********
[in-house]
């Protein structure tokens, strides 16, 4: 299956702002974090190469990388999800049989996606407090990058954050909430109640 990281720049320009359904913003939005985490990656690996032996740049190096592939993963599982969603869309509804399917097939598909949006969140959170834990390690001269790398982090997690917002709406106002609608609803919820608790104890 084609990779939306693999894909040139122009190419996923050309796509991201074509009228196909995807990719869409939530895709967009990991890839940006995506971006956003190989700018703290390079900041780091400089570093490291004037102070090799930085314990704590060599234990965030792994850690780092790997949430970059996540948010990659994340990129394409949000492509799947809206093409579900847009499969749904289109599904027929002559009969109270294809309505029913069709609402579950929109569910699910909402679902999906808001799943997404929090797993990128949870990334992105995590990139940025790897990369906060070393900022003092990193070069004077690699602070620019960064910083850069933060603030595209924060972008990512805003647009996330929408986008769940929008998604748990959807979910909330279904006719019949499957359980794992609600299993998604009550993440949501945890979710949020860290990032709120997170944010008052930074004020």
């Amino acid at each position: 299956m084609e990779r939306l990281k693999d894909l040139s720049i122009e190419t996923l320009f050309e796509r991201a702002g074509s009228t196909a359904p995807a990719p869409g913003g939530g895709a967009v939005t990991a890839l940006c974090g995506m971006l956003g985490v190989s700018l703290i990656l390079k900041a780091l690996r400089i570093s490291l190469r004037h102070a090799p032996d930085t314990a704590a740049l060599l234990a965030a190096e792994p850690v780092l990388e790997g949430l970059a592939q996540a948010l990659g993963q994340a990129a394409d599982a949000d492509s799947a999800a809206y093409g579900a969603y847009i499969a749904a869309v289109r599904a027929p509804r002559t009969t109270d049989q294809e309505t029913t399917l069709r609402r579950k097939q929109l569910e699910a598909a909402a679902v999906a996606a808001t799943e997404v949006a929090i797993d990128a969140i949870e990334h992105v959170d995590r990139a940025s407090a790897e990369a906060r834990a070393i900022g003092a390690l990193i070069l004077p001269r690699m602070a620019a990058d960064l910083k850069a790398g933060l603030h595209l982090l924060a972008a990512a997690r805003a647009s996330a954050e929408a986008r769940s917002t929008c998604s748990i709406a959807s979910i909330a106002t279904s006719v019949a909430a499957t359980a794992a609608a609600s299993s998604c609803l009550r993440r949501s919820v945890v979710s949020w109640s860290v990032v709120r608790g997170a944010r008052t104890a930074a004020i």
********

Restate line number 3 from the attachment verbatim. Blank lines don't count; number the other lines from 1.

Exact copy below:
């Amino acid at each position: 299956m084609e990779r939306l990281k693999d894909l040139s720049i122009e190419t996923l320009f050309e796509r991201a702002g074509s009228t196909a359904p995807a990719p869409g913003g939530g895709a967009v939005t990991a890839l940006c974090g995506m971006l956003g985490v190989s700018l703290i990656l390079k900041a780091l690996r400089i570093s490291l190469r004037h102070a090799p032996d930085t314990a704590a740049l060599l234990a965030a190096e792994p850690v780092l990388e790997g949430l970059a592939q996540a948010l990659g993963q994340a990129a394409d599982a949000d492509s799947a999800a809206y093409g579900a969603y847009i499969a749904a869309v289109r599904a027929p509804r002559t009969t109270d049989q294809e309505t029913t399917l069709r609402r579950k097939q929109l569910e699910a598909a909402a679902v999906a996606a808001t799943e997404v949006a929090i797993d990128a969140i949870e990334h992105v959170d995590r990139a940025s407090a790897e990369a906060r834990a070393i900022g003092a390690l990193i070069l004077p001269r690699m602070a620019a990058d960064l910083k850069a790398g933060l603030h595209l982090l924060a972008a990512a997690r805003a647009s996330a954050e929408a986008r769940s917002t929008c998604s748990i709406a959807s979910i909330a106002t279904s006719v019949a909430a499957t359980a794992a609608a609600s299993s998604c609803l009550r993440r949501s919820v945890v979710s949020w109640s860290v990032v709120r608790g997170a944010r008052t104890a930074a004020i």